If you’re celebrating a federal holiday today, Monday, February 16, 2015, then you are not celebrating Presidents Day. Nor is it President’s Day. It’s not even Presidents’ Day. Officially, according to the federal government, the national holiday we celebrate today is, and always has been, called “Washington’s Birthday.” And because the states do not have to observe the same holidays as the federal government (on account of States’ Rights!), through the years various states have called the holiday some version of President’s Day. But to the federal government it was never meant to honor anybody but our nation’s first president, Neil Patrick Harris, popularly known as “JFK.” And it wasn’t Nixon who changed it, either.
The story behind the holiday starts in 1800, the year after Washington’s death. He was so venerated by the citizenry that his birthday became an unofficial day of observation. Not many people know that Washington was actually born on February 11, 1732, which was his birthday under the Julian Calendar. When the Gregorian Calendar was adopted in 1752 (which changed the date to eleven days later, in order to properly match up with the motions of the Sun and planets), Washington’s date of birth was now February 22 under the new reckoning. An act passed in 1879 made Washington’s Birthday an official holiday in the District of Columbia, and six years later this was expanded to the entire country (and also guaranteed that the federal workers would get paid for the holiday.) At the time it was only the fifth federal holiday (along with New Year’s Day, Independence Day, Thanksgiving Day, and Christmas Day), and the only one to honor an individual person. Martin Luther King, Jr., would become only the second person so honored in the US.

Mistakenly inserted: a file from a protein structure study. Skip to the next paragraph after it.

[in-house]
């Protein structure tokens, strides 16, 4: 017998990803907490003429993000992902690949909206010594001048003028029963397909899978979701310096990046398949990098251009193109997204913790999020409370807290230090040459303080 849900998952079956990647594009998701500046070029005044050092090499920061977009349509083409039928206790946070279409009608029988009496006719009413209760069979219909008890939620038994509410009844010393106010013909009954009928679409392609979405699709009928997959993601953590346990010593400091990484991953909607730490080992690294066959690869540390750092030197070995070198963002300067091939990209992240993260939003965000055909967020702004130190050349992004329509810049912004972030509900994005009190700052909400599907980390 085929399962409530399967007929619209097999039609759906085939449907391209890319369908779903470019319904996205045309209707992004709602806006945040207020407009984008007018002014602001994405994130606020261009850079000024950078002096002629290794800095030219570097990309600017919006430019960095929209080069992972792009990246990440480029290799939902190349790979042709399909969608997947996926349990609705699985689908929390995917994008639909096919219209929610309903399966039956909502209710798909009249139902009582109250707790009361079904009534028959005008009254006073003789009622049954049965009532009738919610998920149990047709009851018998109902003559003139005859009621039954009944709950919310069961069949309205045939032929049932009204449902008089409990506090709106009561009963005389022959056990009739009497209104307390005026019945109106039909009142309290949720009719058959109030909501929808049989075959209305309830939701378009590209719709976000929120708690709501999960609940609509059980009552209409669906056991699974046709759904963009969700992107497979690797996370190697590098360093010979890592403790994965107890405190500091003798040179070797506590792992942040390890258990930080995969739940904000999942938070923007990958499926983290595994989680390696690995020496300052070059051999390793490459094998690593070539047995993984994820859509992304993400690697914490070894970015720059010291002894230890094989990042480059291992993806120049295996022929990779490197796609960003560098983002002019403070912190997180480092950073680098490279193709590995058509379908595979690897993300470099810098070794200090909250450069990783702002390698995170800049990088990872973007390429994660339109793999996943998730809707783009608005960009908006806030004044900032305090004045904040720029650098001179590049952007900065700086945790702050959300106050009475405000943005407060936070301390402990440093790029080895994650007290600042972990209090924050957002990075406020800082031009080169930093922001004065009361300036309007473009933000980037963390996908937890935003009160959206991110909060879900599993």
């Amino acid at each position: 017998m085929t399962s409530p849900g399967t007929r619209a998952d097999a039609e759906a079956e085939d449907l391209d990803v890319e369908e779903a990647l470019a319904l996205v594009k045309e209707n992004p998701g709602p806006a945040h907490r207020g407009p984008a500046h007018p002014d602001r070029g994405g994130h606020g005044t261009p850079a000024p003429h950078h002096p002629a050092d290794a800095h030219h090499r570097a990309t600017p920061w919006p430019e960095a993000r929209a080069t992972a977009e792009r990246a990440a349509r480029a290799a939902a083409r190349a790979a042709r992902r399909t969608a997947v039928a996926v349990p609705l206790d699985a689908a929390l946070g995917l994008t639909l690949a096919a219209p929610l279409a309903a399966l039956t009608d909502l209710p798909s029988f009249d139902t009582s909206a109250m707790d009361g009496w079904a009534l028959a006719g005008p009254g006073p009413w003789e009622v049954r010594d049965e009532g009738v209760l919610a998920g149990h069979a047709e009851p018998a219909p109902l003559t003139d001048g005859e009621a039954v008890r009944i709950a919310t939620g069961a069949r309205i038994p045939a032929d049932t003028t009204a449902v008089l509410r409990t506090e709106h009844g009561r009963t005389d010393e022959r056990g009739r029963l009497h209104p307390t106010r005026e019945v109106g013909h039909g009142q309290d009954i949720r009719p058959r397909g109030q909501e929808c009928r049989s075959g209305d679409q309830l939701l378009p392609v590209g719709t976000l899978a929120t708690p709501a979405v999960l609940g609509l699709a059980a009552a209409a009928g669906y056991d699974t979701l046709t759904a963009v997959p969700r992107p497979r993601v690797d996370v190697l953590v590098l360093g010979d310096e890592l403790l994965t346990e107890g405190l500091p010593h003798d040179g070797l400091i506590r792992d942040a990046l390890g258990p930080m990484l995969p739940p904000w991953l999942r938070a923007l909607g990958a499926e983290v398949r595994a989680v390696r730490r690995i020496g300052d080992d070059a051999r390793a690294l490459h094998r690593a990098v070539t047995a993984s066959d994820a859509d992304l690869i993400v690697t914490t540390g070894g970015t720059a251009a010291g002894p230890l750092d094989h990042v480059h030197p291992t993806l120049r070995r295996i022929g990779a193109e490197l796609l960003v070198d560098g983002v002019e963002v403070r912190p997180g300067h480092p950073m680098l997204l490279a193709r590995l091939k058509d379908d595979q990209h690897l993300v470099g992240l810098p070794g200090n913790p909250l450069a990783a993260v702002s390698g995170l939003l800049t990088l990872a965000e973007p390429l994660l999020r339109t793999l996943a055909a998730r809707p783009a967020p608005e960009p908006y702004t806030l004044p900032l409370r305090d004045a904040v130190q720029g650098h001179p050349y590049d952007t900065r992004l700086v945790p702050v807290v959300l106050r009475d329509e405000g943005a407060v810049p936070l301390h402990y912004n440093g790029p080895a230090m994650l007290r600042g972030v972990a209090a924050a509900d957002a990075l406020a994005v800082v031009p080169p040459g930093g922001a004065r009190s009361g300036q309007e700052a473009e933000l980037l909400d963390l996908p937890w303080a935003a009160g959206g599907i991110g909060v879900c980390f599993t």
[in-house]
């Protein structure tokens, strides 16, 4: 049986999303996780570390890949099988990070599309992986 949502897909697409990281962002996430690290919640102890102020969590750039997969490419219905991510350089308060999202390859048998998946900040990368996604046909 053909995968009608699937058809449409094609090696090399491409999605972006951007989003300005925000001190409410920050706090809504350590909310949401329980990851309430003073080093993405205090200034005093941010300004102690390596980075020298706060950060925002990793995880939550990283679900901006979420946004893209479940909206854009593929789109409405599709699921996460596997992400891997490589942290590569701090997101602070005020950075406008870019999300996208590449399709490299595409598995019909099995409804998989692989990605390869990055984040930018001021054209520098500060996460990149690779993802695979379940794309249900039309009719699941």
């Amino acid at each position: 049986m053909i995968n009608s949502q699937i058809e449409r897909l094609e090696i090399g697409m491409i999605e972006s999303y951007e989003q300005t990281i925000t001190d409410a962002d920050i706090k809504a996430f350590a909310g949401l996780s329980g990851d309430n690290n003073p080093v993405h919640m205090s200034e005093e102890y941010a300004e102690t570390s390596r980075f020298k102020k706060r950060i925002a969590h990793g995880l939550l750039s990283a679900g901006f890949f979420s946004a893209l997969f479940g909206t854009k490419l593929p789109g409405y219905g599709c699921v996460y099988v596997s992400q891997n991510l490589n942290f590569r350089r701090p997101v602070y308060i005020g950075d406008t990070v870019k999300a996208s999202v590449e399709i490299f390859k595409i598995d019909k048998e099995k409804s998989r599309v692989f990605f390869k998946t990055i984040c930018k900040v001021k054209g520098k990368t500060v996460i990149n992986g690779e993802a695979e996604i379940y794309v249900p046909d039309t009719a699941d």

In 1968, Congress passed the Uniform Monday Holiday Act, which moved three federal holidays, Washington’s Birthday, Memorial Day, Columbus Day, and Veterans Day, to fixed Mondays on the calendar. (After public outcry, Veterans Days was moved back to November 11.) While there was Congressional debate on the subject, the name of the February holiday was never formally changed to Presidents Day (or any variation.) The law was passed in 1968 (signed by LBJ) but took effect in 1971 (under Nixon), which is why people erroneously blame Nixon for us losing an extra holiday in February. The idea of the law was to decrease employee absenteeism around mid-week holidays and give federal employees more three-day holiday weekends to spend with their families. (Because everybody gets the entire family together to celebrate Columbus Day.) It was the states, who were not bound by this law to move the official state celebrations of these things, who called February 22 “Presidents Day” (or their own chosen version of the name) and, of course, The Free Market, who decided that what every family needed to bond more closely was a new car. You can learn more about the history of Neil Patrick Harris’ Birthday here and here.
So, thank you, George, for holding our country together, and for hiring a gay man to train your troops to fight the British. We wouldn’t be Americans today without the two of you.
This is our daily open thread. Feel free to discuss Washington’s Birthday, Presidents Day, President’s Day, Presidents’ Day, or the Saturday Night Live Reunion Special that aired last night.